Jan 26, 2016 Theatre
Following a sold-out run at the 2015 NZ International Comedy Festival, Chris Parker’s one-man show No More Dancing in the Good Room is about to be resurrected as part of the Auckland Pride Festival. Ahead of opening night, Chris Parker describes the meaning of the show by opening up his family photo album.
This is a production still from my 1998 Mothers’ Day performance, directed by and starring me. I am the mouse in the yellow t-shirt, my little sister Olivia is playing the role of Small Mouse and my older sister Kate is playing The Majestic Bird, which is indicated by the “moon mask” I forced her to wear. These shows happened all the time throughout my childhood – almost every day. The majority of them were staged in a very special room in our house in Christchurch, The Good Room. This was a room that was meant to be preserved for special occasions. It was my favourite room to dance in, however, as it had such a fantastic stereo and ample room for me to swing my long limbs around.
Soon after this photo was taken I would learn at school from the other boys playing soccer at lunch time that “boys don’t dance.” I would also hear the word “gay” used for the first time. It was said to me by another boy in my class and from the tone of his voice I could tell it was a word I didn’t want to be associated with. My show No More Dancing in the Good Room explores this very delicate time in a young boy’s life, a time when they are constantly exposed to society’s idea of manhood, an idea I didn’t identify with.
When I was about 10-years-old I was dancing in The Good Room when my big, long arms knocked one of Mum’s precious ornaments off the mantelpiece. It smashed into 1000 pieces on the ground below. It was a defining moment of my childhood; I was banned from dancing inside the house, subsequently I also gave up dance class as I was scared I was going to be bullied by the other boys at school. But it was so much more than dance for me, it was that I was more feminine than the other boys, it was that I preferred to play with girls at lunch, and later, I would discover that was also because I was attracted to men. No More Dancing in the Good Room tells that story, a young boy who learns he is more Lord of the Dance than First XV.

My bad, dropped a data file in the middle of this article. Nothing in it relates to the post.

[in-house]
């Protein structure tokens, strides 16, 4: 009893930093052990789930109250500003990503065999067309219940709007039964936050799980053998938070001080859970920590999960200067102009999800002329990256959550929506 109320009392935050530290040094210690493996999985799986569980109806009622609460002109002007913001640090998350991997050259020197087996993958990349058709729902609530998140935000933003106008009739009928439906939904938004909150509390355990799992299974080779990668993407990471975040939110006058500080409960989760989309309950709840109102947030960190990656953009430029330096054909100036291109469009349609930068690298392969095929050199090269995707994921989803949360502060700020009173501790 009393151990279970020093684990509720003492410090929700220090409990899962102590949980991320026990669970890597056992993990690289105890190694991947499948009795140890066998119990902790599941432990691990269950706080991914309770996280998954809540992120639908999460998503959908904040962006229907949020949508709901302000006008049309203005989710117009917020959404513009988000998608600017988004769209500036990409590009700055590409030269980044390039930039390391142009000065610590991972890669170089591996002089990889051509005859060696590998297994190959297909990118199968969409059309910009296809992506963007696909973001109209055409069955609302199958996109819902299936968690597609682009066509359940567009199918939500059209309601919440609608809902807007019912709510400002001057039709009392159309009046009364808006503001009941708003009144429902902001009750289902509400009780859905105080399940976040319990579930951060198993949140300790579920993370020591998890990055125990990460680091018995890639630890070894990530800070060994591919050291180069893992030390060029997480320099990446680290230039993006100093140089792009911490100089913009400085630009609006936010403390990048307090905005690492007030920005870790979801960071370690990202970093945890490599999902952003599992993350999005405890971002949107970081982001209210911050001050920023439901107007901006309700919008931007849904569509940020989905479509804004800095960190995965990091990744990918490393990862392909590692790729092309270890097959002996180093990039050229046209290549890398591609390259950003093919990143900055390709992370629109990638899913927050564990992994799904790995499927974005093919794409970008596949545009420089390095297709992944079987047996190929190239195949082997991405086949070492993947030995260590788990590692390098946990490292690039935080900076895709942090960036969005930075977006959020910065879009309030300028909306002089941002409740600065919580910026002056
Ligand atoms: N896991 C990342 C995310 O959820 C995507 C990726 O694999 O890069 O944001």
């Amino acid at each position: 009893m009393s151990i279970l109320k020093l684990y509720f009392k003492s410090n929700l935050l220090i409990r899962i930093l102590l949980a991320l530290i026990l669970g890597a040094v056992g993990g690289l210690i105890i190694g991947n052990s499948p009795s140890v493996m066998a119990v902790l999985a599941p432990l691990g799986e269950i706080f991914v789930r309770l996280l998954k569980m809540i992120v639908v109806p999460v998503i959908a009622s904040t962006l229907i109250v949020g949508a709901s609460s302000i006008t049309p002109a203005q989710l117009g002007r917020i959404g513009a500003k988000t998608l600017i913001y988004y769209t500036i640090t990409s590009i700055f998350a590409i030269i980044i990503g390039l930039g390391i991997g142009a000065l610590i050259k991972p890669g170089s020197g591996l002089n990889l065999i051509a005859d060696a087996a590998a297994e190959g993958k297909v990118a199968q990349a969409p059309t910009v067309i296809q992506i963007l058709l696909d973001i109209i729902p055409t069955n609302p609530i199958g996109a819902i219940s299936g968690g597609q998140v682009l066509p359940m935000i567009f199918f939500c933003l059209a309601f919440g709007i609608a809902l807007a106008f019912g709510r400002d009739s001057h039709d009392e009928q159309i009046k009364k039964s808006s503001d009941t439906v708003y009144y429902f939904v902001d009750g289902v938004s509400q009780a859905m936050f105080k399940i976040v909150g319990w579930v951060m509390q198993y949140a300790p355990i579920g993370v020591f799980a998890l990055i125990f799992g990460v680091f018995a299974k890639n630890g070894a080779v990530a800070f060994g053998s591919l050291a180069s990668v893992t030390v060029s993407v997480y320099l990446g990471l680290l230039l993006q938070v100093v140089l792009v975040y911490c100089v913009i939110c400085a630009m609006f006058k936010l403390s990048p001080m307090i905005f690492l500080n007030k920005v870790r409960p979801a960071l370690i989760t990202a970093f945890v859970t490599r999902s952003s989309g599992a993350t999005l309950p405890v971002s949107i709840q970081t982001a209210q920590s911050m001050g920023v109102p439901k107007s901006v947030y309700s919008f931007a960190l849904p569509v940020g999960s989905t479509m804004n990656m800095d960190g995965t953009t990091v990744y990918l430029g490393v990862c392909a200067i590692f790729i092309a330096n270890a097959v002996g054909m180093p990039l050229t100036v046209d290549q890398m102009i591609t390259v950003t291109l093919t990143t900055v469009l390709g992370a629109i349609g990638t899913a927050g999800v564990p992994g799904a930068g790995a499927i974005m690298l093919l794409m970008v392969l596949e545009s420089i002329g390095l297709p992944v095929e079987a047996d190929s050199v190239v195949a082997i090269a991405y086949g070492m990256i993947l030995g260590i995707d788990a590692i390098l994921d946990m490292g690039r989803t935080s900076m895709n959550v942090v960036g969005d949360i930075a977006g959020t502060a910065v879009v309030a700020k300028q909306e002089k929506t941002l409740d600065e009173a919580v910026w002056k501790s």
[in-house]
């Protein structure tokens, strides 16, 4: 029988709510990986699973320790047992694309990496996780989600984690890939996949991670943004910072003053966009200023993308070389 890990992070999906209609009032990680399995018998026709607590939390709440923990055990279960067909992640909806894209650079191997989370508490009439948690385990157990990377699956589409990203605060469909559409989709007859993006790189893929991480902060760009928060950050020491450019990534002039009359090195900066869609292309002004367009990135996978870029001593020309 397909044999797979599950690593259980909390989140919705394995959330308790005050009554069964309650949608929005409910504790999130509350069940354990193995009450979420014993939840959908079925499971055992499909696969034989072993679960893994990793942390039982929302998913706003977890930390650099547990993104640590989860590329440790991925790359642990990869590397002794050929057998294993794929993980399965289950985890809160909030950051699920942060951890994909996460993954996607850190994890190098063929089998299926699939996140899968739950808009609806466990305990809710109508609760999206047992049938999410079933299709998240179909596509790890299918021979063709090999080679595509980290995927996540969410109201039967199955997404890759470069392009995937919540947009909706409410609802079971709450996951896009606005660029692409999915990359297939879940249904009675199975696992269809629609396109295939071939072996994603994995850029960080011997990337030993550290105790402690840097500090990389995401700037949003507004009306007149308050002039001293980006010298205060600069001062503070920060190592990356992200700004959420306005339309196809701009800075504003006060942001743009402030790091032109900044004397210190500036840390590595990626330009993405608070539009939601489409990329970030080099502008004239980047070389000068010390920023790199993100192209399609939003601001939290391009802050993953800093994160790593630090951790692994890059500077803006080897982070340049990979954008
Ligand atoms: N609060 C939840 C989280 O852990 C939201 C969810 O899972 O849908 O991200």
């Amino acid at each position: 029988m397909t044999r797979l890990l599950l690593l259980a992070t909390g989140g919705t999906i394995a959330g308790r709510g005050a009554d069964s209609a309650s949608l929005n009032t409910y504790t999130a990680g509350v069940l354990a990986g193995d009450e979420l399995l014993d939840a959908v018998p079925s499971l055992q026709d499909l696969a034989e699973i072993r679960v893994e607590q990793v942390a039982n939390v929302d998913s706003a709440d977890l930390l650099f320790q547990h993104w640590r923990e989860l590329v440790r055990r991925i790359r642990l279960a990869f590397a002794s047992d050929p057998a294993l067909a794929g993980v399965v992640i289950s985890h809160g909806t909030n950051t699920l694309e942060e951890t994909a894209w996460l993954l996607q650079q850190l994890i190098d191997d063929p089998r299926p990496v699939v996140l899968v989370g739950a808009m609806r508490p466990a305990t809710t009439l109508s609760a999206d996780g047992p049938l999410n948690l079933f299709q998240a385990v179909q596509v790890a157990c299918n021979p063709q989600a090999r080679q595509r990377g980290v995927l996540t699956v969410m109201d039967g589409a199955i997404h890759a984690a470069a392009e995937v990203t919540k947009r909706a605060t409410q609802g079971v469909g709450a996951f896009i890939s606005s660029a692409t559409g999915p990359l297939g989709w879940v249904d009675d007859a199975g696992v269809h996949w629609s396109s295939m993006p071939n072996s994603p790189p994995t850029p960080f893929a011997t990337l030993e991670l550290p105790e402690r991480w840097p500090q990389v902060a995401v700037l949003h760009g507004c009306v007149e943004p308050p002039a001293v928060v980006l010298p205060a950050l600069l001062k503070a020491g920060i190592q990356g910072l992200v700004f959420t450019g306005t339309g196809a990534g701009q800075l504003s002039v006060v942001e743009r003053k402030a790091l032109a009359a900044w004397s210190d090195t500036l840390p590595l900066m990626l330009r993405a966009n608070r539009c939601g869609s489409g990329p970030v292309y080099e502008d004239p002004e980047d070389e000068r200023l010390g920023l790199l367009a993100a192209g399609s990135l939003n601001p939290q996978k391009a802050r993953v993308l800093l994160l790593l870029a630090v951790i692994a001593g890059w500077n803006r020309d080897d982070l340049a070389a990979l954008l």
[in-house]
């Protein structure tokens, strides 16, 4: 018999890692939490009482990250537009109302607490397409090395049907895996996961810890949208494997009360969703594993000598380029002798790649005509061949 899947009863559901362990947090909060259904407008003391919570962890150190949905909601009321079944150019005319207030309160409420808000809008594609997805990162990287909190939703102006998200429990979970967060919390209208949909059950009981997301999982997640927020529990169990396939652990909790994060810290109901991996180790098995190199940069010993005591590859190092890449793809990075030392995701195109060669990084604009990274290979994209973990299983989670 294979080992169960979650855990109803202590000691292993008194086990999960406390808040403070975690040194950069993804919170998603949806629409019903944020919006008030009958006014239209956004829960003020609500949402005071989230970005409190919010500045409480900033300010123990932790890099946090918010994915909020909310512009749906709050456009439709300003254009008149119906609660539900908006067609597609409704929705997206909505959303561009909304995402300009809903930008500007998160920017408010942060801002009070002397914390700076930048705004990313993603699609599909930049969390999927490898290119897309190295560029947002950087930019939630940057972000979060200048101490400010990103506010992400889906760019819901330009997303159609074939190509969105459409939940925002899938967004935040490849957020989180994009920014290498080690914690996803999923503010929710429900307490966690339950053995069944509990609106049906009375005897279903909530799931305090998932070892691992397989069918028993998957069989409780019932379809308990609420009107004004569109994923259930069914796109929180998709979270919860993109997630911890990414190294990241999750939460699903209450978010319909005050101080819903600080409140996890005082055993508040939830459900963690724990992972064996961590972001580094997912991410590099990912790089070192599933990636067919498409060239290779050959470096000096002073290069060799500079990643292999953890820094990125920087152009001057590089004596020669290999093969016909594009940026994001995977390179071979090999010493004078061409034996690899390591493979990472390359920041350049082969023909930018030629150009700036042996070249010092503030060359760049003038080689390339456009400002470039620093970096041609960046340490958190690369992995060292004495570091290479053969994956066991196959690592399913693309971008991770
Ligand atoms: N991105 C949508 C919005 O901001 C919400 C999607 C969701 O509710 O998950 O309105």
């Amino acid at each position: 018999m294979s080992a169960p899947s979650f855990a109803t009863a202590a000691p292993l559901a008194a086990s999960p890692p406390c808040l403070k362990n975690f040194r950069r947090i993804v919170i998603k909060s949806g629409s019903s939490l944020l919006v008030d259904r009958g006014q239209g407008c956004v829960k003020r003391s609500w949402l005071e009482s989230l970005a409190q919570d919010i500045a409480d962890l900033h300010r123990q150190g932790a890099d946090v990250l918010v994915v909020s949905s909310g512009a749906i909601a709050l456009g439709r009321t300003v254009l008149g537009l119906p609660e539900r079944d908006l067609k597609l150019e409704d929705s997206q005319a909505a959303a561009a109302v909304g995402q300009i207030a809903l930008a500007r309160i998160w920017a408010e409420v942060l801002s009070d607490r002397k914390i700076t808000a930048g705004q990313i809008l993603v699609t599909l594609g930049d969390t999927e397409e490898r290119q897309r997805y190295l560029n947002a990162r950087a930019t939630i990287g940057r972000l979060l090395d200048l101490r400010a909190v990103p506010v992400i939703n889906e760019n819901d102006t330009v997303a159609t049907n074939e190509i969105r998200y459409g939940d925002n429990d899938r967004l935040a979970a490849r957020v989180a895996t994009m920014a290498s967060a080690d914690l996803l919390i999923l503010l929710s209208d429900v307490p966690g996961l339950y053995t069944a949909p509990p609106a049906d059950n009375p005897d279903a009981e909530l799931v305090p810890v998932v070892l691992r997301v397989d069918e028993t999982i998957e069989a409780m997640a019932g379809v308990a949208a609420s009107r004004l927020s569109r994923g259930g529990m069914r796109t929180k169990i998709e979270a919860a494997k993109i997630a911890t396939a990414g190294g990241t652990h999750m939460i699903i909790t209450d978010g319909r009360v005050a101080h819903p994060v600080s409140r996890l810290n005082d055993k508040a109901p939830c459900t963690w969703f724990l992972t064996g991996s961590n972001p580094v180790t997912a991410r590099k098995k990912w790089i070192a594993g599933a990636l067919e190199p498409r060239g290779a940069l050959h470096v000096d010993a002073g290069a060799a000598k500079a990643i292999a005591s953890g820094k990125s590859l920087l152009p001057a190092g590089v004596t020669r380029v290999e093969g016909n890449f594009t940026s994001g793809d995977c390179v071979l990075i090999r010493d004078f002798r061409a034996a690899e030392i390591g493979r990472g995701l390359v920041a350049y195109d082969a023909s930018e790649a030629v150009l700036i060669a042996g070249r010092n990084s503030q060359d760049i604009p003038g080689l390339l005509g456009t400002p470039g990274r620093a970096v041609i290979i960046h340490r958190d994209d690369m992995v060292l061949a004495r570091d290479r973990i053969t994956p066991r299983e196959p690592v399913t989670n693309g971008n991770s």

The show is a provocation to the audience to live their lives more authentically. We curate our Instagram and Facebook like art galleries, displaying a cooler, filtered version of ourselves, it’s so hard not to.
The show is a provocation to the audience to live their lives more authentically. It’s a struggle for everyone, we are all trying to project a certain image of ourselves, we curate our Instagram and Facebook like art galleries, hiding the ugly and displaying a cooler, filtered version of ourselves, it’s so hard not to. I use a lot of old family home video in the show, and watching it back now at 25 it’s so clear to me who that young boy dancing around the house wants to be. He is expressive and free, it’s inspiring to watch. I want to live my life more like that.
I’ve always wanted to perform and entertain. I’m addicted to attention and always have been. So I’m proud of where I have ended up, I work full time in the arts and I hope to do that for the rest of my life. I just want to keep doing my younger self proud, I think about my little 10-year-old self a lot. I wonder if he would be proud if he could see who he grew into? I want to honour and respect him in my work.
-Chris Parker, as told to Alice Harbourne.
No More Dancing in the Good Room. 3-13 February, Q Loft. qtheatre.co.nz